Sen. Harry Reid (D-NV), Walmart, Amazon, and some Republicans are fighting to ram through an Internet sales tax bill to raise revenues and crush smaller e-commerce competitors.
The “Marketplace Fairness Act” (S. 743), a retread of a bill introduced in February by Rep. Mike Enzi (R-WY), was introduced last Tuesday and may be rushed to a vote as early as April 22nd using a Senate rule that side-steps committee debate and goes straight to a vote.
If passed, the law would require online merchants with over $1 million in annual sales to collect sales taxes for 9,600 state and local taxing authorities, a move that could dramatically increase overhead costs for smaller e-commerce sellers.
As the Wall Street Journal notes, the Internet tax bill would benefit big online sellers like Amazon and Walmart who can more easily absorb the added costs:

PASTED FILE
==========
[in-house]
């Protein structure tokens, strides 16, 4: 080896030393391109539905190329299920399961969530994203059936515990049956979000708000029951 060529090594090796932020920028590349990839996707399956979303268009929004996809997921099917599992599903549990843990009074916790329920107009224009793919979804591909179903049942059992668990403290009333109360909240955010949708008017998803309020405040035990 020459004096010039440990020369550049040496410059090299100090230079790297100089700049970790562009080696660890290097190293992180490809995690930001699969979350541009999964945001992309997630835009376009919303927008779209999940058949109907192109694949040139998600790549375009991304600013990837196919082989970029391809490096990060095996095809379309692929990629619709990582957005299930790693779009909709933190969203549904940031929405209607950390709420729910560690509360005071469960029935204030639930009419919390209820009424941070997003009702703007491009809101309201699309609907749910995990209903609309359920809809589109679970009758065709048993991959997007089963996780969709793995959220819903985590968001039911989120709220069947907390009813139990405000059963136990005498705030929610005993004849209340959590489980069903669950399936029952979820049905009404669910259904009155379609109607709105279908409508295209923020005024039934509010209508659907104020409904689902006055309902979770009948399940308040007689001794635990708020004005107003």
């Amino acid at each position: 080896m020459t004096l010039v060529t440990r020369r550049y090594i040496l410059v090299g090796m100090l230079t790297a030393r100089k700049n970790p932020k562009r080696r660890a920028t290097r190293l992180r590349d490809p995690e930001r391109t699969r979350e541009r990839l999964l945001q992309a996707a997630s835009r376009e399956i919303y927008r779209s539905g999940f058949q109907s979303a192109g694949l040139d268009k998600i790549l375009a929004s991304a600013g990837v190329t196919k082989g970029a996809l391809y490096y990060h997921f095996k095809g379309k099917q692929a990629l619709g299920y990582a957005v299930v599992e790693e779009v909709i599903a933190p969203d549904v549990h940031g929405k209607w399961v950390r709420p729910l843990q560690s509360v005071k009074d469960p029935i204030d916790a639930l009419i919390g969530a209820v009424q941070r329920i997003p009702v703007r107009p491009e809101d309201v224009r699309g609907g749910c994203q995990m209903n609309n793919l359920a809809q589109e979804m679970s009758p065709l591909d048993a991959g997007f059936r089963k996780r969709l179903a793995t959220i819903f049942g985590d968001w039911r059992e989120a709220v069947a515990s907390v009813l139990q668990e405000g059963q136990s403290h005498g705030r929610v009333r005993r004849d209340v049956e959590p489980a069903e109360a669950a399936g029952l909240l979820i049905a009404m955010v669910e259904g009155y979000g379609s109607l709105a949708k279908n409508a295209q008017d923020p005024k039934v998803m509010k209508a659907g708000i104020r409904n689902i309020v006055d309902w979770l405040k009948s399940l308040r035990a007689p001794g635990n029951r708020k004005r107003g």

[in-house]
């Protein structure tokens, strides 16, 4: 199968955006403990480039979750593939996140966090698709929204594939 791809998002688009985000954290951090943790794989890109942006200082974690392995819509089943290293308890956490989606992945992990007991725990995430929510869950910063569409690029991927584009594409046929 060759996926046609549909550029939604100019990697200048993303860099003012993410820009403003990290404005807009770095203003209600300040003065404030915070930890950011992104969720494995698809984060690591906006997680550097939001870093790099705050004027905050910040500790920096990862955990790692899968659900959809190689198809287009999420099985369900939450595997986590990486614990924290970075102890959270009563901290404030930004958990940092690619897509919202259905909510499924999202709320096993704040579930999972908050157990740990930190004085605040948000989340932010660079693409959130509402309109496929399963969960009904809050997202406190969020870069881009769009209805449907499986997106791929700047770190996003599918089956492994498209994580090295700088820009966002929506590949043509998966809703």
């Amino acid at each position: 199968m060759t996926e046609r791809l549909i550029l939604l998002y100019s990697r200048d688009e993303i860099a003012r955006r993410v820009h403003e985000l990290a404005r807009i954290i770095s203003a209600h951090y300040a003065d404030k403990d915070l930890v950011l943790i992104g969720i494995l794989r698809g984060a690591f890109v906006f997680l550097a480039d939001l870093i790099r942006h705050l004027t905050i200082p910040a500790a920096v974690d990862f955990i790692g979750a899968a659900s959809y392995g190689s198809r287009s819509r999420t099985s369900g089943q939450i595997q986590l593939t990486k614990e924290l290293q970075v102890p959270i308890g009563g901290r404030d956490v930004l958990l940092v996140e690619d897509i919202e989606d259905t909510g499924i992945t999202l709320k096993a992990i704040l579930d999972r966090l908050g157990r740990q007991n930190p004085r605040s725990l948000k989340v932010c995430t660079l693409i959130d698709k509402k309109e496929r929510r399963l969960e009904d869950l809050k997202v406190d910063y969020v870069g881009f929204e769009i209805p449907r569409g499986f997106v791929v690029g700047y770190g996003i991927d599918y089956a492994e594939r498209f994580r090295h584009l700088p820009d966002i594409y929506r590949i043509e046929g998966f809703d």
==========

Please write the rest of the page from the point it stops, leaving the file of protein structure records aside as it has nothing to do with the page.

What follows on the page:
The drivers of this rush to tax are Wal-Mart and other big retailers that can more easily absorb the costs of collection than can smaller competitors. Also supporting the bill is Internet giant Amazon, which coincidentally now sells its own tax compliance service to other merchants. Adding to the lobbying muscle are state and local governments. The politicians believe they’ll collect tens of billions of dollars in taxes that are already owed by shoppers on remote sales but rarely paid.
Supporters of the Internet tax say the move would help brick-and-mortar businesses compete with online merchants, and some conservatives believe raising online revenues will help thwart efforts to raise state income taxes.
But as the Journal points out, no law could “force all the world’s Internet businesses to collect local U.S. taxes. So instead of shifting sales from online to bricks-and-mortar, he might succeed in shifting them from U.S. online merchants to foreign ones.” Moreover, “new revenues will merely fund larger government.”